The culling of nearly 500 wolves in the Canadian provinces of Alberta and British Columbia has not slowed the decline of the most vulnerable mountain caribou, according to a new paper published on 14 July in the journal Biology and Conservation (1).
The distinct population of mountain caribou found in Western Canada has severely declined in recent decades with some populations are teetering on the brink of extinction. As part of the multimillion-dollar caribou recovery plan, more than 460 wolves are believed to have been killed over the past year. Sadly, their deaths may have been in vain.
The decision was based on a research paper published in 2019 in the Proceedings of the National Academy of Sciences (PNAS), which claimed that killing wolves and fencing pregnant caribou would save the endangered animals (2). But it seems their findings were based on a glaring statistical error.
A team of researchers at the University of Alberta decided to re-analyze the same data. This time, they added a null model to their simulations as a “self-check” to determine whether the pattern reported in the first influential study – which formed the basis of the cull – was indeed real or just random variation.
They found no evidence that culling wolves and penning in pregnant caribou offsets the population decline. Co-author Dr Viktoria Wagner said: “No matter how you calculate it, the statistics don’t back up culling wolves or fencing in caribou.”
In fact, the authors report that the steepest declines in caribou populations are in southern British Columbia in areas where wolves are not major caribou predators. For instance, a low number of deep-snow mountain caribou from Wells Gray Park into the Kootenays are killed by wolves, yet experienced the sharpest decline.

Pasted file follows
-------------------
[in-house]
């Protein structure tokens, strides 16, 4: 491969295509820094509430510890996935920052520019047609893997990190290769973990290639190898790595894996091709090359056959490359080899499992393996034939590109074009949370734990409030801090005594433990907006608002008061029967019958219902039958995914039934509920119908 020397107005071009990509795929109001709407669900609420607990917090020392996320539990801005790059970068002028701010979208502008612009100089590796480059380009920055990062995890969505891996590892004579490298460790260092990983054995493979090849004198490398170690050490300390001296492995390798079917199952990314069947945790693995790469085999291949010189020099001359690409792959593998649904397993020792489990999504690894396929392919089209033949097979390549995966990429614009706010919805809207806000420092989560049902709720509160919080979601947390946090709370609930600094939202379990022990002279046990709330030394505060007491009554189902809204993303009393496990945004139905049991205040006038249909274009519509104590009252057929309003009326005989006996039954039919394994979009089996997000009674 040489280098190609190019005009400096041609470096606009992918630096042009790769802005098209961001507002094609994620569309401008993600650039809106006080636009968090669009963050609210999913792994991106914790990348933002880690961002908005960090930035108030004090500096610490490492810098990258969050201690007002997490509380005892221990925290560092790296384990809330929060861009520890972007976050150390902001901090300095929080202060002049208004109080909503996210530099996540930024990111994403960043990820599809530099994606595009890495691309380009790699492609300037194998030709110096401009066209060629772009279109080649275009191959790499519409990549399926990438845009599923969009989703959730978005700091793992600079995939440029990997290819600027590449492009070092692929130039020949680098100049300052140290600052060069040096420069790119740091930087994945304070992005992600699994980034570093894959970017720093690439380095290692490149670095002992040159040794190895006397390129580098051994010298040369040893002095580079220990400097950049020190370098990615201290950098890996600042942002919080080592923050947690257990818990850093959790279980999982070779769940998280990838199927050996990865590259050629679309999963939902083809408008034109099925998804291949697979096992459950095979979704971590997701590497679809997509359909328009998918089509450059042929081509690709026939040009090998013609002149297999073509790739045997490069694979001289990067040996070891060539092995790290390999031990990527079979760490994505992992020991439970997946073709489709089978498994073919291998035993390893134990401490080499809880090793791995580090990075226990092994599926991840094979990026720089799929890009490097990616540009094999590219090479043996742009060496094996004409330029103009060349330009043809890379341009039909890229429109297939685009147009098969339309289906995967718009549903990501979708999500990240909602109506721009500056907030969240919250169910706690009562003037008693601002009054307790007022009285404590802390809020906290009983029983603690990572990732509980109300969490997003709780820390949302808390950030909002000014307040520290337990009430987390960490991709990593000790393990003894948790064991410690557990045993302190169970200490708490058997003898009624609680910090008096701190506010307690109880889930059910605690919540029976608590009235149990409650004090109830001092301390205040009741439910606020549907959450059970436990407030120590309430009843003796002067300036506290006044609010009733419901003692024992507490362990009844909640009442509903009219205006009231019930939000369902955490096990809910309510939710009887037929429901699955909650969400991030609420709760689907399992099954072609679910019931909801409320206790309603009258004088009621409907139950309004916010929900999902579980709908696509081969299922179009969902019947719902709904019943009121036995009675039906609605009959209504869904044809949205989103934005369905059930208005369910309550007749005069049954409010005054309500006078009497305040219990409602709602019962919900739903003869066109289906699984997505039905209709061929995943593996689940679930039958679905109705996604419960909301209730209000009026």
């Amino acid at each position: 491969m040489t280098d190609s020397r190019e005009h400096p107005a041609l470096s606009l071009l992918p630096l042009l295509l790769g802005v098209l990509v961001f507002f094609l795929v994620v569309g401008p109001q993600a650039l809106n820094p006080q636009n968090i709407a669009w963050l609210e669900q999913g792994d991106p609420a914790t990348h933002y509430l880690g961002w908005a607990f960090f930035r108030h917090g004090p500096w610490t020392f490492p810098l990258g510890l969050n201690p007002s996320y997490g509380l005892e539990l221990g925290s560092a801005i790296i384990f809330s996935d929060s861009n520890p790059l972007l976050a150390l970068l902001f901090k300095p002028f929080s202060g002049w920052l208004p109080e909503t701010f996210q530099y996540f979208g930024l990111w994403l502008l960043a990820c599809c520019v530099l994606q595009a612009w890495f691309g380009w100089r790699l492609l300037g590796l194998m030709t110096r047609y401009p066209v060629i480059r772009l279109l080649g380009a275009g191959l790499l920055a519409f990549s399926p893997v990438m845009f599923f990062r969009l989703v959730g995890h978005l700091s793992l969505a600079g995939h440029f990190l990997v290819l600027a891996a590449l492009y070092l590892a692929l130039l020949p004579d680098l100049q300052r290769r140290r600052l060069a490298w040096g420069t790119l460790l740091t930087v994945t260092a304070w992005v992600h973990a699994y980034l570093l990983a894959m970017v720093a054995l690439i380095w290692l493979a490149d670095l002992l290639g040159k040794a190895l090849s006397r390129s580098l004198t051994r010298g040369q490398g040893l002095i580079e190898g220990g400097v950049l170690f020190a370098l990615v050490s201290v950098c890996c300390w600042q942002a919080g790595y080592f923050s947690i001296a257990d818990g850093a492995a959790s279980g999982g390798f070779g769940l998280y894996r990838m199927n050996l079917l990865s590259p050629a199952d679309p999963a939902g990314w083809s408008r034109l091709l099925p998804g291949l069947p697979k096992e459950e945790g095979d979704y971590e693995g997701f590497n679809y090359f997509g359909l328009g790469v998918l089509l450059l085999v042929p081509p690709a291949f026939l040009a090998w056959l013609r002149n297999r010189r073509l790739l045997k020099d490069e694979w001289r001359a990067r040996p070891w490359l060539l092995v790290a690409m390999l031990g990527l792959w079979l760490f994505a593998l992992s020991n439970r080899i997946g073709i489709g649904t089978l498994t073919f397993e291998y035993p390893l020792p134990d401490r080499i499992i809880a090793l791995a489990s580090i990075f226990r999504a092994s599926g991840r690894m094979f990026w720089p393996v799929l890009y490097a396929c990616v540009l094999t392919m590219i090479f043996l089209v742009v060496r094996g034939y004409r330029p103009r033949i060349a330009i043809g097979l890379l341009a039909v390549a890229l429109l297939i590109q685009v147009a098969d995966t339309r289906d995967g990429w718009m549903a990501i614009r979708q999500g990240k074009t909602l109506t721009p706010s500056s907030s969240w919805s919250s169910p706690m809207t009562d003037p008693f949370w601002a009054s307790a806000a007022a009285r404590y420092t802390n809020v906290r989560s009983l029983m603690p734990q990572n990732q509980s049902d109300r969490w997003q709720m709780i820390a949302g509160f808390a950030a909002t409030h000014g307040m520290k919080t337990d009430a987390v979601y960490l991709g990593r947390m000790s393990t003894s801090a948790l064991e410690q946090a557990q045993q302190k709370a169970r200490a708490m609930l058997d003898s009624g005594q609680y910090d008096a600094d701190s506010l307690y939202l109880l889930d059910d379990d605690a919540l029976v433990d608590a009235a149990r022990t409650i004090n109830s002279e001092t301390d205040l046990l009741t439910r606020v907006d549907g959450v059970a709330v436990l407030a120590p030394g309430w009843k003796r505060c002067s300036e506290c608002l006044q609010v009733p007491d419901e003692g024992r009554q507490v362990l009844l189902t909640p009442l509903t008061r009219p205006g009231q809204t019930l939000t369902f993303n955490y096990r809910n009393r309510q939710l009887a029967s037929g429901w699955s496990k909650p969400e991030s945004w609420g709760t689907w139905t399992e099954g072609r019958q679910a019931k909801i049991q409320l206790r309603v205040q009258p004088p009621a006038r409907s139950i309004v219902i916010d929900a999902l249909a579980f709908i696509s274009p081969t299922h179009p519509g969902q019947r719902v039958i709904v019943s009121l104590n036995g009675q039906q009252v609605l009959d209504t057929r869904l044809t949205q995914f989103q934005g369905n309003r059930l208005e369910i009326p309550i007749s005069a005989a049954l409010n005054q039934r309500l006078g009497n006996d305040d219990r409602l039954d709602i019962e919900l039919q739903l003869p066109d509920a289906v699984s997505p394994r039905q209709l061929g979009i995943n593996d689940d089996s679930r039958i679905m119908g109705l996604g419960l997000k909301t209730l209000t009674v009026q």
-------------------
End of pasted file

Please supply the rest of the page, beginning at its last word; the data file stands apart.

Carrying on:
“This means something is going on that’s killing off an endangered species and it isn’t being addressed by predator management,” said co-author Dr Toby Spribille. “This is an uncomfortable conversation to have but it should not be left out of scientific models. If decision-makers are going to be serious about species conservation, it’s really critical that they get all the information.”
Research and policy often focus on predation because it simple and easy to communicate, but the story is much more complex and other factors need to be considered. The authors say the loss of habitat due to human encroachment – for example, logging and snowmobiling – as well as snowpack variation are more likely the main drivers. Indeed, the endangered caribou depend on old forests that often fall victim to logging – and that also grow on top of highly coveted oil-and-gas deposits, according to the Atlantic.
Lead author Dr Lee Harding, a retired biologist for Environment Canada and the Canadian Wildlife Service, explained: “Forests provide caribou with refuge from wolves and separation from other prey animals, including elk, moose, and deer. Without them, caribou must constantly be on the move to find food, exposing them on all sides. Predators are just one of the hazards.”
(1) Harding, L.E. et al. No statistical support for wolf control and maternal penning as conservation measures for endangered mountain caribou. Biodiversity and Conservation (2020). DOI: 10.1007/s10531-020-02008-3
(2) Serrouya, R. et al. Saving endangered species using adaptive management. Proceedings of the National Academy of Sciences (2019). DOI: 10.1073/pnas.1816923116